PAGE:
Who’s a good coach and who’s a bad coach? We are all armchair quarterbacks when it comes to this nebulous determination of grading the leaders of men without ever having witnessed a locker room speech or having sat in a team meeting discussing the x’s and o’s on a whiteboard.
Let’s face it, if a team is good, the coach is good. He has to be, right? If that is the criteria then we must assume Tyronn Lue is headed for the Hall of Fame for his masterful job coaching the Cleveland Cavaliers to three NBA Finals appearances, winning one in 2016 but falling to the Warriors in 2017 and 2018.
Oh, and one little piece of information missing was that those three Eastern Conference titles including one world championship came with LeBron James in a Cavaliers’ uniform. But after the 2017-2018 season, the King bolted for Los Angeles leaving Lue all by his lonesome in Cleveland where ownership fired him shortly after he went 0-6 to begin the following season. Perhaps Lue just lost the knack for getting his team focused after Lebron left for La-La Land?
But this is not peculiar to basketball. If we may stay on topic but switch sports, isn’t it startling that the greatest coach in NFL history, Bill Belichick, would coincidentally have his first losing season in 20 years after his future Hall-of-Fame quarterback, Tom Brady, left New England for the sun-splashed environs of Tampa, Florida? There, Tom Terrific took a team that hadn’t sniffed the playoffs in a dozen years, all the way to the Super Bowl. Must we assume Belichick just coincidentally lost his mojo?
Let’s face it, you can be the greatest jockey the world has ever known but unless you have a fast horse nobody will ever understand how good you truly are. And let’s face it, the oddsmakers that set the NBA lines don’t create them based on the coach but rather the talent on the court. So, with that as a precursor, let’s do our best to determine who the best coaches roaming the sidelines are today.
- Rick Carlisle, Dallas Mavericks – Coaches normally don’t have a long shelf life as the honeymoon period gets shorter and shorter while winning is expected sooner than later, despite what is often a lack of talent on the roster. However, Carlisle has been the man in charge of the Dallas Mavericks for over a dozen years and seamlessly led the transition from one future Hall-of-Famer in Dirk Nowitzki to another budding superstar in Luka Doncic. Carlisle has guided the Mavs to one NBA title (2011) and has four 50 or more-win campaigns.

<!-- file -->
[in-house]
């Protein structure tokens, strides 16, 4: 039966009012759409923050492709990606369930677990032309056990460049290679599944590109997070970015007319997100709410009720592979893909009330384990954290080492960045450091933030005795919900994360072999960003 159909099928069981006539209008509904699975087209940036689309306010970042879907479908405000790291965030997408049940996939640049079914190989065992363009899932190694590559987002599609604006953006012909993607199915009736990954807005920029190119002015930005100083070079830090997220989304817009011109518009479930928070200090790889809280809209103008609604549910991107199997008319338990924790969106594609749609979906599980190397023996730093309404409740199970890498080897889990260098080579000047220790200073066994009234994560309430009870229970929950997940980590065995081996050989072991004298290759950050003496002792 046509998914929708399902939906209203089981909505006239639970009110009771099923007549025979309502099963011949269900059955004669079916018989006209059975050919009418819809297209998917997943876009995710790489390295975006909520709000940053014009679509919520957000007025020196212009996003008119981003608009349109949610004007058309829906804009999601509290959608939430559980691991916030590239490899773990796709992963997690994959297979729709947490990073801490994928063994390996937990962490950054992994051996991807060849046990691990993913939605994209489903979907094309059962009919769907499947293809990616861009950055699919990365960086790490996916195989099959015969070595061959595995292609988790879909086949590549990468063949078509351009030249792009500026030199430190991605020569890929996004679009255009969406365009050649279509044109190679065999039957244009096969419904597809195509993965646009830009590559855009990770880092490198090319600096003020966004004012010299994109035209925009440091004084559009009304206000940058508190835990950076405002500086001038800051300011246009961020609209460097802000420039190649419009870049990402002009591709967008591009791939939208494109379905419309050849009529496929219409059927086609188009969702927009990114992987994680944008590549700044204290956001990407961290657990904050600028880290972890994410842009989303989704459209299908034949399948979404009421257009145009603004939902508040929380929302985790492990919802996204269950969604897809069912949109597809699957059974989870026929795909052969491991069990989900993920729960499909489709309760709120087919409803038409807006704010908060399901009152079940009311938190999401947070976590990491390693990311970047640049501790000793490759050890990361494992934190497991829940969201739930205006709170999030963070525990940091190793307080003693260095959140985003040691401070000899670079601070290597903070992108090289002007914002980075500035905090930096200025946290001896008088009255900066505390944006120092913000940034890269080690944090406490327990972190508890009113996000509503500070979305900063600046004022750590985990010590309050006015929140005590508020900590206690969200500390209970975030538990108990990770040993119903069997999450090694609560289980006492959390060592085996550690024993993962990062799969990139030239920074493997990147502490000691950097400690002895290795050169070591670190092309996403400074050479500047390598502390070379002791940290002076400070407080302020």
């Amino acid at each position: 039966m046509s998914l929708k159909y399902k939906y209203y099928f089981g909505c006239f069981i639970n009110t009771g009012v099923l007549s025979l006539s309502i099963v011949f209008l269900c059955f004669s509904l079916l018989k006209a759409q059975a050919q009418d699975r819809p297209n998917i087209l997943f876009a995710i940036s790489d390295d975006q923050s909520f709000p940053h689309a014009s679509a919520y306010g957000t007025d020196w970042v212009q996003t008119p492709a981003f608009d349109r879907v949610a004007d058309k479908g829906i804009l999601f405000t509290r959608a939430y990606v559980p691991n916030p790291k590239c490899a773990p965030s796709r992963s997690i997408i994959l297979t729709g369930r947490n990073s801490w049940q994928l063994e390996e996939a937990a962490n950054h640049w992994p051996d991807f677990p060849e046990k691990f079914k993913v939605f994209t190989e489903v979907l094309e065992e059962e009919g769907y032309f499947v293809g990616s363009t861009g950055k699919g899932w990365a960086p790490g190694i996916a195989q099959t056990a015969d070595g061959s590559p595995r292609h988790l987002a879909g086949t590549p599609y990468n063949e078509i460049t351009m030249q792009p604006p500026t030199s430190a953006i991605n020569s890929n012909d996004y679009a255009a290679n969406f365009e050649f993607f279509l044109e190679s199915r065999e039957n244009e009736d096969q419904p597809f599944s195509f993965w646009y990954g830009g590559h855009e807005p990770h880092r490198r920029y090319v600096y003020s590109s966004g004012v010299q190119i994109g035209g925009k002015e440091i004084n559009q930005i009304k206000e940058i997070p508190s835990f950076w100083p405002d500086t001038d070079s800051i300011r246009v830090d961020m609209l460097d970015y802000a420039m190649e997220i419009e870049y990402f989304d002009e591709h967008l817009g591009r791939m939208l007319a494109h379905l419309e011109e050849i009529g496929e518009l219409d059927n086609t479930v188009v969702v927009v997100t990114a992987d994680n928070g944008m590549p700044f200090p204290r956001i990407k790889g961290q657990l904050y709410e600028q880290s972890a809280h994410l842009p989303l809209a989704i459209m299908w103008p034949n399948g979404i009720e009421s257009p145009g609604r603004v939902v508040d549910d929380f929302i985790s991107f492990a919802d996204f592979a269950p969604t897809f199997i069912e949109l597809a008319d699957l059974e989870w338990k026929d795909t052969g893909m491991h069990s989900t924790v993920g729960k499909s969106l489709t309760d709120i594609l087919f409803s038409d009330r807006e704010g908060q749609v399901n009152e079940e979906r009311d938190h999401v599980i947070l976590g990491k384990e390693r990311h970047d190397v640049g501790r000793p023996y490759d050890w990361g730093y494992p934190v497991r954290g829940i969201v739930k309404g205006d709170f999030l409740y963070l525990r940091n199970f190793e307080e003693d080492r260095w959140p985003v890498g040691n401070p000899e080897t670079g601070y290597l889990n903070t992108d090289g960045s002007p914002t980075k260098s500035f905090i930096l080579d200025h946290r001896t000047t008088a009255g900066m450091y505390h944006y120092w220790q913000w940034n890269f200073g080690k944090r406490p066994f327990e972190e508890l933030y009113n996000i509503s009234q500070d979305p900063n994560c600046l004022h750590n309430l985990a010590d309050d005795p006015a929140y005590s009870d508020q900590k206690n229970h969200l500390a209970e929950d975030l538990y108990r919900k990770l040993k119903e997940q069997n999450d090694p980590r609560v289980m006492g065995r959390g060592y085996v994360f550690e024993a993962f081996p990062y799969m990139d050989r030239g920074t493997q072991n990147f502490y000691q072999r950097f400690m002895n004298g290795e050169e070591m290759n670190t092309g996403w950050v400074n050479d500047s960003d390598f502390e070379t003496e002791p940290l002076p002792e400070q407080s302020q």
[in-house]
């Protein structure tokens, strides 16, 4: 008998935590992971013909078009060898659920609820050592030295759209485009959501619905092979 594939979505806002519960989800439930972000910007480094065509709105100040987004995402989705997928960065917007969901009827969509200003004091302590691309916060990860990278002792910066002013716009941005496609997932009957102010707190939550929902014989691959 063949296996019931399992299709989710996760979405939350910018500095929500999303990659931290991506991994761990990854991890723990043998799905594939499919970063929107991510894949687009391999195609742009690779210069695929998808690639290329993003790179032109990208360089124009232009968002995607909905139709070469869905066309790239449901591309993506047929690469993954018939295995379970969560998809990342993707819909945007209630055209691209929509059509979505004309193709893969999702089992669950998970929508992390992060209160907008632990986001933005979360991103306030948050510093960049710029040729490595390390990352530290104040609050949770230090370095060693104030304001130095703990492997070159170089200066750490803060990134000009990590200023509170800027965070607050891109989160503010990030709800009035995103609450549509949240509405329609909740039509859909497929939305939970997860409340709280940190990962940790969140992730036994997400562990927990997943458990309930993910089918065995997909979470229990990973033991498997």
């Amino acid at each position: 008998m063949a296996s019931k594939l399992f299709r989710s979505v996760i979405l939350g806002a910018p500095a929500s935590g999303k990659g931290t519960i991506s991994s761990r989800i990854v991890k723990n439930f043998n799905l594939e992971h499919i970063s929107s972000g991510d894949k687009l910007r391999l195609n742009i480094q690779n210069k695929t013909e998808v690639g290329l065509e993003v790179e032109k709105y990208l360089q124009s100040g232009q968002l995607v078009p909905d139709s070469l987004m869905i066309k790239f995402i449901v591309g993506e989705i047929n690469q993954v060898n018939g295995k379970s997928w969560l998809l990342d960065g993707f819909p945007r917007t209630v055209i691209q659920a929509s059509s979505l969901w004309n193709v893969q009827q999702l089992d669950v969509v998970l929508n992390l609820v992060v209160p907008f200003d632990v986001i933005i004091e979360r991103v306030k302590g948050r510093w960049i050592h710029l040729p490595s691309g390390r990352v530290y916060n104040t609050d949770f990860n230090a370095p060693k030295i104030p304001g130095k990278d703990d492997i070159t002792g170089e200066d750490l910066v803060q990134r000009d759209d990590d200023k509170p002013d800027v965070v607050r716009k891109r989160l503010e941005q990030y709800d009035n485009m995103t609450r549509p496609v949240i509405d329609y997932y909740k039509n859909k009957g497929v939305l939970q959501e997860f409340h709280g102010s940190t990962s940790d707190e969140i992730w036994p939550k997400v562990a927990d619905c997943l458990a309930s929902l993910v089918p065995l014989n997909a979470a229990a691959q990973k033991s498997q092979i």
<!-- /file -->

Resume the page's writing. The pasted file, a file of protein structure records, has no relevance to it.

- Brad Stevens, Celtics – The Celtics’ brass watched carefully as unheralded Butler University made back-to-back college basketball championship appearances. Within a few years, the Green would come knocking for their coach and it was a decision they haven’t regretted with Stevens taking Boston to six consecutive playoff appearances with an average of over 49 wins per season.
- Steve Kerr, Golden State Warriors – The teams that Kerr led to the NBA Finals may have been the greatest collection of talent ever assembled. Over the course of five years, the Warriors were Western Conference champions each and every season while winning three NBA titles over that span. Of course, the case could be made that anyone could coach a team of All-Stars but Kerr made it look easy, winning a stunning 70 percent of his games during that time in both the regular and postseason.
- Gregg Popovich, San Antonio Spurs – The Spurs were playoff entrants for 22 consecutive years under Popovich’s mentorship but the run abruptly ended last season. Nevertheless, longevity means something and so does winning. Popovich merits a Top 5 on anyone’s list because of it, and it wouldn’t surprise us to see the Spurs back in the postseason sooner than later as long as Pop is behind the bench.
- Erik Spoelstra, Miami Heat – The 50-year-old Illinois native has been the man with the plan in South Beach for a dozen years and has a pair of NBA titles to show for it and five Finals appearances. Last year was the Heat’s latest appearance in the championship series where they ultimately bowed to the King and his Lakers. However, nobody got more out of their charges than Spoelstra did last season. Miami was considered merely a stepping stone on the road to the Finals but wound up shocking the world before they melted under the withering heat of LeBron James and Anthony Davis.